Principles of Islamic Jurisprudence by MH kamali

The masses it is argued look up to the scholars from

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Unformatted text preview: the foregoing ahadith refer to the Companions only. [49. Cf. Hasan, Doctrine, p.59.] And finally, ummah and jama`ah refer to the whole of the Muslim community and not to a particular section thereof. The grace of 'ismah, according to this view, is endowed on the whole of the community without any reservation or specification. Thus is the view of al-Shafi'i, who wrote in his Risalah: 'And we know that the people at large cannot agree on an error or on what may contradict the Sunnah of the Prophet. [50. Shafi'i's Risalah (trans. Khadduri), p.285.] Having discussed the ahadith relating to ijma', Ahmad Hasan observes that they are inconclusive. All of them emphasise unity and integration. Some of them are predictive and others circumstantial: They may mean ijma`, or something else.' Hence the argument that they provide the authority for ijma' is 'definitely subjective'. The same author elaborates that: a. There was no idea of ijma` as a doctrine of jurisprudence in the early period; b. c. The jurists could not determine a definite meaning for 'ummah' or Jama'ah ; and d. e. Ahadith which convey a general meaning should not be restricted to a particular point of f. view. [51. Hasan, Doctrine, pp.59-60.] Notwithstanding the doubts and uncertainties in the nusus, the majority of ulema have concluded that the consensus of all the mujtahidun on a particular ruling is a sure indication that the word of truth has prevailed over their differences; that it is due to the strength of that truth that they have reached a consensus. This rational argument in support of ijma` has been further advanced to the effect that consensus upon a shar'i ruling is bound to be founded on sound ijtihad. In exercising ijtihad, the mujtahid is normally guided by certain rules and guidelines. Ijtihad often consists of an interpretation of the nass, or of a rational extension of its ruling. Even in the absence of a nass, ijtihad still observes both the letter and spirit of the sources which the mujtahid has mastered through his general knowledge. Since ijtihad is founded on sound authority in the first place, the unanimous agreement of all the mujtahidun on a particular ruling indicates that there is clear authority in the Shari'ah to sustain their consensus. In the event of this authority being weak or speculative, we can only expect disagreement (ikhtilaf), which would automatically preclude consensus. Ijma' in other words, accounts for its own authority. Principles of Islamic Jurisprudence ~ Kamali 168 Feasibility of Ijma' A number of ulema, including the Mu'tazili leader Abraham al-Nazism and some Shi'i ulema, have held that ijma` in the way defined by the jumhur ulema is not feasible. To ascertain the consensus of the ulema on any matter which is not obvious is just as impossible as their unanimity at any given moment on what they utter and what they eat. [52. Shawkani, Irshad, p. 79; Khallaf, `Ilm, p.48.] It may be possible to ascertain the broad outline of an agreement among the mujtahidun on a particular matter, but to say that their consensus could be ascertained in such a way- as to im...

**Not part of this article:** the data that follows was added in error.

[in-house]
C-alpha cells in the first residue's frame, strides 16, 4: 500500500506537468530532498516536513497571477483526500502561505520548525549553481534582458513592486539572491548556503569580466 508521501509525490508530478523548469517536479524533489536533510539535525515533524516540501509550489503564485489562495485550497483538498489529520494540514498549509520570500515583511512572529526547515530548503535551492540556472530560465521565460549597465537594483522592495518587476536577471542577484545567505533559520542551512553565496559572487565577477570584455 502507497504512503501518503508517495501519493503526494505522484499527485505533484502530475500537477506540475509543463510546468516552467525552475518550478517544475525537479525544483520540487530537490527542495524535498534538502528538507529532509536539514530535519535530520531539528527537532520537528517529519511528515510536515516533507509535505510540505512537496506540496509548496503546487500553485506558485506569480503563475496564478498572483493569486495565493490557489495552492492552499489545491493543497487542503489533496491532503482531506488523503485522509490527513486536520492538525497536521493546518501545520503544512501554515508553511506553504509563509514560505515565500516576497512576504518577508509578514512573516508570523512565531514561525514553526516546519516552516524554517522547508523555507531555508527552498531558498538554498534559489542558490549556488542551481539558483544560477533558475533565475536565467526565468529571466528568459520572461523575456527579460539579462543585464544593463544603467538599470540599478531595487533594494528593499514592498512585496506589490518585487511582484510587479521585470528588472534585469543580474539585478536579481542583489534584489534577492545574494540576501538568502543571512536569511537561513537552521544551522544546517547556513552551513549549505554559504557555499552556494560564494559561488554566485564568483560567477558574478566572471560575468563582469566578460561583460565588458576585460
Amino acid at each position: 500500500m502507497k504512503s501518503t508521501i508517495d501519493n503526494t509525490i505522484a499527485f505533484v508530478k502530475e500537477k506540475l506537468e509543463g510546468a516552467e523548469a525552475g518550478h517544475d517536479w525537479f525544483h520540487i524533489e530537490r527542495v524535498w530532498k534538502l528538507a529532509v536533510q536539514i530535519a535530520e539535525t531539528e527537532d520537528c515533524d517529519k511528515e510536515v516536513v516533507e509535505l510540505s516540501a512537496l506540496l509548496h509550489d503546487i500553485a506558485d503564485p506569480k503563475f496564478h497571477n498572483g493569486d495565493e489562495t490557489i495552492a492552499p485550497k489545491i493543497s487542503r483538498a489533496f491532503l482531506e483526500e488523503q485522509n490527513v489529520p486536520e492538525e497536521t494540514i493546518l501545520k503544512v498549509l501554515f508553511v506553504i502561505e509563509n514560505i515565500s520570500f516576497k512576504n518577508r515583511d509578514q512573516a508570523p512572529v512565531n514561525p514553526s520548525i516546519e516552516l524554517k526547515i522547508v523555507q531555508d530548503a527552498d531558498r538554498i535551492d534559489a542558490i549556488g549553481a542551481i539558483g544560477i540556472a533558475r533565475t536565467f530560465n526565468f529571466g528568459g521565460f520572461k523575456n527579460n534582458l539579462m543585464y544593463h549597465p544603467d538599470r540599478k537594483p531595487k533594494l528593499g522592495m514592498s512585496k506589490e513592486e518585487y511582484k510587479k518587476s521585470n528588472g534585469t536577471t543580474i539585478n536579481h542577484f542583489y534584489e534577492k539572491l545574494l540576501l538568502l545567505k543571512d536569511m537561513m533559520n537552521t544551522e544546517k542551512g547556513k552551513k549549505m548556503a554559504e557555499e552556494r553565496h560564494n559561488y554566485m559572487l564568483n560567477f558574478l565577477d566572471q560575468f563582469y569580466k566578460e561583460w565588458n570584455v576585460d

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This note was uploaded on 04/13/2013 for the course ISLAM 101 taught by Professor Islam during the Spring '13 term at Harvey Mudd College.

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